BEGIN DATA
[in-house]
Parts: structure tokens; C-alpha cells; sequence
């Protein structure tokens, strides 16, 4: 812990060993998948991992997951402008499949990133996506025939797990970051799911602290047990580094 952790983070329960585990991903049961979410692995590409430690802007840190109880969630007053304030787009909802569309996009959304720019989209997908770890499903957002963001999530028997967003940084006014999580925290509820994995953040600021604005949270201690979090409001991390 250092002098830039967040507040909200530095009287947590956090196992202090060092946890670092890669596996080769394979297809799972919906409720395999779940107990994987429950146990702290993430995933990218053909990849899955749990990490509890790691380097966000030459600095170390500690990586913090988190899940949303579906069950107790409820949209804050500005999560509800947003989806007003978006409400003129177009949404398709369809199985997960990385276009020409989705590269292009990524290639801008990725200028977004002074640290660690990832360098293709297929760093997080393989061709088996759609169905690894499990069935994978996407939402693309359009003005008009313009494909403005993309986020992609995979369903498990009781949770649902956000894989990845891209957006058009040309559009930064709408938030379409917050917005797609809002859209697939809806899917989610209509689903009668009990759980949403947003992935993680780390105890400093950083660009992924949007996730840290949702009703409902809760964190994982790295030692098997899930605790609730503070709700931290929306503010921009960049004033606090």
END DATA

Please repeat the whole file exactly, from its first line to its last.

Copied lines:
[in-house]
Parts: structure tokens; C-alpha cells; sequence
């Protein structure tokens, strides 16, 4: 812990060993998948991992997951402008499949990133996506025939797990970051799911602290047990580094 952790983070329960585990991903049961979410692995590409430690802007840190109880969630007053304030787009909802569309996009959304720019989209997908770890499903957002963001999530028997967003940084006014999580925290509820994995953040600021604005949270201690979090409001991390 250092002098830039967040507040909200530095009287947590956090196992202090060092946890670092890669596996080769394979297809799972919906409720395999779940107990994987429950146990702290993430995933990218053909990849899955749990990490509890790691380097966000030459600095170390500690990586913090988190899940949303579906069950107790409820949209804050500005999560509800947003989806007003978006409400003129177009949404398709369809199985997960990385276009020409989705590269292009990524290639801008990725200028977004002074640290660690990832360098293709297929760093997080393989061709088996759609169905690894499990069935994978996407939402693309359009003005008009313009494909403005993309986020992609995979369903498990009781949770649902956000894989990845891209957006058009040309559009930064709408938030379409917050917005797609809002859209697939809806899917989610209509689903009668009990759980949403947003992935993680780390105890400093950083660009992924949007996730840290949702009703409902809760964190994982790295030692098997899930605790609730503070709700931290929306503010921009960049004033606090």